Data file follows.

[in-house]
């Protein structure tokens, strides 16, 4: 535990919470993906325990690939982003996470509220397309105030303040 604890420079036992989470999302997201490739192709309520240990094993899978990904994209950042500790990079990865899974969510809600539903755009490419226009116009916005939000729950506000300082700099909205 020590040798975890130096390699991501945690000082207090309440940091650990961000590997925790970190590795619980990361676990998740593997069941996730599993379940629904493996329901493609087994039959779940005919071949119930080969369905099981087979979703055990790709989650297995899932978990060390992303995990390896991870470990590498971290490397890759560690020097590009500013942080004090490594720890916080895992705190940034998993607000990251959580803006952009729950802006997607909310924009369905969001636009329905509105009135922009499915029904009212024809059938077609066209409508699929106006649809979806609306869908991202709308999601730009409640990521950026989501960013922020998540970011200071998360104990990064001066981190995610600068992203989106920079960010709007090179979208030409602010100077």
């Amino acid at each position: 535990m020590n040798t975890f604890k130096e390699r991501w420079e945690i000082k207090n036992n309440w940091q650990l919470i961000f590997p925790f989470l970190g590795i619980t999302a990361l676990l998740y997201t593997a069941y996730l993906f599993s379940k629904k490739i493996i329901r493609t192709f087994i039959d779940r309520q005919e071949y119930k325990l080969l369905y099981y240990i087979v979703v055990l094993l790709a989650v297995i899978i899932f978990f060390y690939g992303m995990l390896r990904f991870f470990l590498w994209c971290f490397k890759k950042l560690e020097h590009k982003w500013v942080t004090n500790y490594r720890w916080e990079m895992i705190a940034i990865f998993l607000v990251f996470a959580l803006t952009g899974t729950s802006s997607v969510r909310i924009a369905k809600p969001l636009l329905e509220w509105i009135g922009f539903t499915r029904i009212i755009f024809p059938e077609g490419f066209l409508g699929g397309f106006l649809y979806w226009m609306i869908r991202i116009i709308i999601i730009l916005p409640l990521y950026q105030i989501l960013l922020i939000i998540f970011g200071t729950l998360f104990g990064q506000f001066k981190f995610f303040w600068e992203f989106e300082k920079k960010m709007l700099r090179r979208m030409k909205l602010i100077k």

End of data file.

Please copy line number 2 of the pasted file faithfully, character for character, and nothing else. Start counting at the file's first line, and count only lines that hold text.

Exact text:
């Protein structure tokens, strides 16, 4: 535990919470993906325990690939982003996470509220397309105030303040 604890420079036992989470999302997201490739192709309520240990094993899978990904994209950042500790990079990865899974969510809600539903755009490419226009116009916005939000729950506000300082700099909205 020590040798975890130096390699991501945690000082207090309440940091650990961000590997925790970190590795619980990361676990998740593997069941996730599993379940629904493996329901493609087994039959779940005919071949119930080969369905099981087979979703055990790709989650297995899932978990060390992303995990390896991870470990590498971290490397890759560690020097590009500013942080004090490594720890916080895992705190940034998993607000990251959580803006952009729950802006997607909310924009369905969001636009329905509105009135922009499915029904009212024809059938077609066209409508699929106006649809979806609306869908991202709308999601730009409640990521950026989501960013922020998540970011200071998360104990990064001066981190995610600068992203989106920079960010709007090179979208030409602010100077």